The excellent new film purports to be a “re-imagining” of the origins of the Planet of the Apes saga. Set in the modern day San Francisco Bay area, the film is a vast improvement over the muddled mess that was the Tim Burton effort of a decade ago. The acting is fine and CGI apes look great.
To placate fans of the POTA series, they pay homage to the original in a variety of fun ways; “Bright Eyes” is what Taylor (Charlton Heston) is called by Cornelius and Zira in the first film, the guard is seen watching Heston as Moses – who sets his people free, in The Ten Commandments (an unlikely film choice for a low IQ guard at a primate facility), but it is the films plot and subversive message that is appealing.
The appeal of the POTA series has always been the subtext.
The original series dealt with the issues of the late 60’s: cold war fears of nuclear holocaust, the black civil rights, and protest movement doves (the chimps) versus war-mongering hawks (the gorillas).
These themes played themselves out across all five of the original films. The first two (Planet of the Apes and Beneath the Planet of the Apes) are set in our distant future while Escape From the Planet of the Apes was the only movie with a contemporary (1974) setting, and Conquest was set in the (then) near future of 1991(a fact that is inexplicably obscured in later DVD releases of the film. If anyone out there knows why, I am interested.)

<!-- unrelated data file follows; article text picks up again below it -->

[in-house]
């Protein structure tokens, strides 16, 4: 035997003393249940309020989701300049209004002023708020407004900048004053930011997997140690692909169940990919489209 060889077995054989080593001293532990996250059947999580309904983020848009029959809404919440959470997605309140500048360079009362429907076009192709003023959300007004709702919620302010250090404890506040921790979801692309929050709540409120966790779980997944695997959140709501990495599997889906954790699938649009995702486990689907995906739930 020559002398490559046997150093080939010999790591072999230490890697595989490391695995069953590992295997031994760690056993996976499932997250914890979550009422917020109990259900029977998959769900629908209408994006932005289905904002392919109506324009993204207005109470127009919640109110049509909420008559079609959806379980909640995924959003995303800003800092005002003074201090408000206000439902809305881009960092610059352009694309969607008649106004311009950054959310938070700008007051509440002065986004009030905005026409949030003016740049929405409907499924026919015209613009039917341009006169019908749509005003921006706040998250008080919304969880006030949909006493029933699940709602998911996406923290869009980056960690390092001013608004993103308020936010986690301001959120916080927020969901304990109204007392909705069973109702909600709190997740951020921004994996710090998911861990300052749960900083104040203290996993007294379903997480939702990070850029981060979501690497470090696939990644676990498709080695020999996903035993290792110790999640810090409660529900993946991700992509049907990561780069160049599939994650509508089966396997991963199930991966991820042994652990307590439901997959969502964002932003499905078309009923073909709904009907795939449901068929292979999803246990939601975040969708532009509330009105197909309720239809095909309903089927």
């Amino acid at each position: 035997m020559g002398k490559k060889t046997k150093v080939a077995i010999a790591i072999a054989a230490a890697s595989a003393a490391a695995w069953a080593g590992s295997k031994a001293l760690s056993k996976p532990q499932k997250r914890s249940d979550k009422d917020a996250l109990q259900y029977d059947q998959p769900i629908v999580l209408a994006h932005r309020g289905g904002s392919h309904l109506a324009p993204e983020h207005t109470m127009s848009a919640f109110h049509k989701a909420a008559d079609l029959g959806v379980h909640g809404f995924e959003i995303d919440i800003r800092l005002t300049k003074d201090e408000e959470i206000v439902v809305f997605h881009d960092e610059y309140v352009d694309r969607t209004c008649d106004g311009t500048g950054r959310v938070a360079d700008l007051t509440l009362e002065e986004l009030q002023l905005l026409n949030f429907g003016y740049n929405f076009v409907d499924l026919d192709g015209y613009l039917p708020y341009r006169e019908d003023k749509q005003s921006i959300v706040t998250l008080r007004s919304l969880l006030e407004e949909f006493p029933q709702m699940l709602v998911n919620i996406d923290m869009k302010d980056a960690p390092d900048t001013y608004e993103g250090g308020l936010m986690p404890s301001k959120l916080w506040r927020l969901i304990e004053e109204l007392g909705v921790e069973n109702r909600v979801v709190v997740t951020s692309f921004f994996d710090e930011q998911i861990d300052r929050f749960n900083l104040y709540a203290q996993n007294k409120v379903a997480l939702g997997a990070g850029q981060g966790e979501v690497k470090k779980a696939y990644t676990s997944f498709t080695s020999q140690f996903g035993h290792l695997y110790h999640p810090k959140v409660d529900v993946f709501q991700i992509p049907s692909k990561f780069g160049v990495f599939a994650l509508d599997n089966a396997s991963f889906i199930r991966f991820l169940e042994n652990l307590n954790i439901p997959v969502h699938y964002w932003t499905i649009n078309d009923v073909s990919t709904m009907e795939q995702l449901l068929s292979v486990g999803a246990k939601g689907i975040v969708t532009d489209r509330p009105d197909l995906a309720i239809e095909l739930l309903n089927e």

Conquest is the most revolutionary of the series with a full blown radicalism and pretty blatant references to the Black Power movement of the day. Caesar even appeals to a Black man ( it is unclear if the character is living in America ) with the plea “You of all people should understand.”
The racial elements are well documented in Eric Greene’s magisterial 1996 book Planet of the Apes as American Myth: Race, Politics, and Popular Culture
The series tones down all the race war implications in the final installment, Battle for the Planet of the Apes, by having Caesar join forces with humans against war-mongering, troglodyte mutants and eventually a gorilla general memorably named Urko.
Rise of the Planet of the Apes takes on new subject areas, aging baby Boomers/ dementia specifically, and the touchy subject of IQ and destiny.
Freedom is predicated on intelligence. Being smart, it seems, is a necessary antecedent to freedom.
The stupid are slaves because they are stupid, and not the reverse. The Aristotelian logic of some being “slaves by nature” seems to be the argument.
This is not to say that those who are less intelligent will not have cultures of their own. They will and they do.The scenes of Caesar’s incarceration resemble nothing less than that of a prison yard, complete with overly macho posturing and gang-banger attitudes and behaviors.
Caesar’s politeness and intelligence are seen as threatening behavior by the low-IQ simians.
Only when the smart chimp uses his superior reasoning to divide and exploit the monkey house multiculturalism does he gain freedom from being a victim.
Some reviewers misinterpret the film to be more liberal happy talk against animal testing. This is simply absurd. The film seems to be an extended paean to the benefits of testing potential Alzheimer cures on apes for the benefit human superiors.
The film continues the science fiction tradition of masking uncomfortable “us versus them” issues in an era of political correctness that marks such discussion as verboten “crime think.”